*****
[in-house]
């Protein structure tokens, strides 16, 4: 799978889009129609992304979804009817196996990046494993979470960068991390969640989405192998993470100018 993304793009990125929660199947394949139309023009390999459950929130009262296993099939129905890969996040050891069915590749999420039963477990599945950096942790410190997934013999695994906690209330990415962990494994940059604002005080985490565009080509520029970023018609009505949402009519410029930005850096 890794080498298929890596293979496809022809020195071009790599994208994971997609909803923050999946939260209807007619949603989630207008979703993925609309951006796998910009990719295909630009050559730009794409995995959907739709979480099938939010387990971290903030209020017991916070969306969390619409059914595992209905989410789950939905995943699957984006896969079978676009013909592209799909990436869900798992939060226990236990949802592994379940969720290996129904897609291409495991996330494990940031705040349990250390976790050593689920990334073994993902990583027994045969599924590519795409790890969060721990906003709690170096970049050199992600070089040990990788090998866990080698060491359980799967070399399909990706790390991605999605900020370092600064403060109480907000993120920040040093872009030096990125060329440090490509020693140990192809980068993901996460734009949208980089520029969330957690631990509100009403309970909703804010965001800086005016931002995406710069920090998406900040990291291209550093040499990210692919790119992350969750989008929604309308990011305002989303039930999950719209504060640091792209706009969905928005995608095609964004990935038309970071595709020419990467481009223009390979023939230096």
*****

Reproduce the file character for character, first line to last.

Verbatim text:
[in-house]
């Protein structure tokens, strides 16, 4: 799978889009129609992304979804009817196996990046494993979470960068991390969640989405192998993470100018 993304793009990125929660199947394949139309023009390999459950929130009262296993099939129905890969996040050891069915590749999420039963477990599945950096942790410190997934013999695994906690209330990415962990494994940059604002005080985490565009080509520029970023018609009505949402009519410029930005850096 890794080498298929890596293979496809022809020195071009790599994208994971997609909803923050999946939260209807007619949603989630207008979703993925609309951006796998910009990719295909630009050559730009794409995995959907739709979480099938939010387990971290903030209020017991916070969306969390619409059914595992209905989410789950939905995943699957984006896969079978676009013909592209799909990436869900798992939060226990236990949802592994379940969720290996129904897609291409495991996330494990940031705040349990250390976790050593689920990334073994993902990583027994045969599924590519795409790890969060721990906003709690170096970049050199992600070089040990990788090998866990080698060491359980799967070399399909990706790390991605999605900020370092600064403060109480907000993120920040040093872009030096990125060329440090490509020693140990192809980068993901996460734009949208980089520029969330957690631990509100009403309970909703804010965001800086005016931002995406710069920090998406900040990291291209550093040499990210692919790119992350969750989008929604309308990011305002989303039930999950719209504060640091792209706009969905928005995608095609964004990935038309970071595709020419990467481009223009390979023939230096």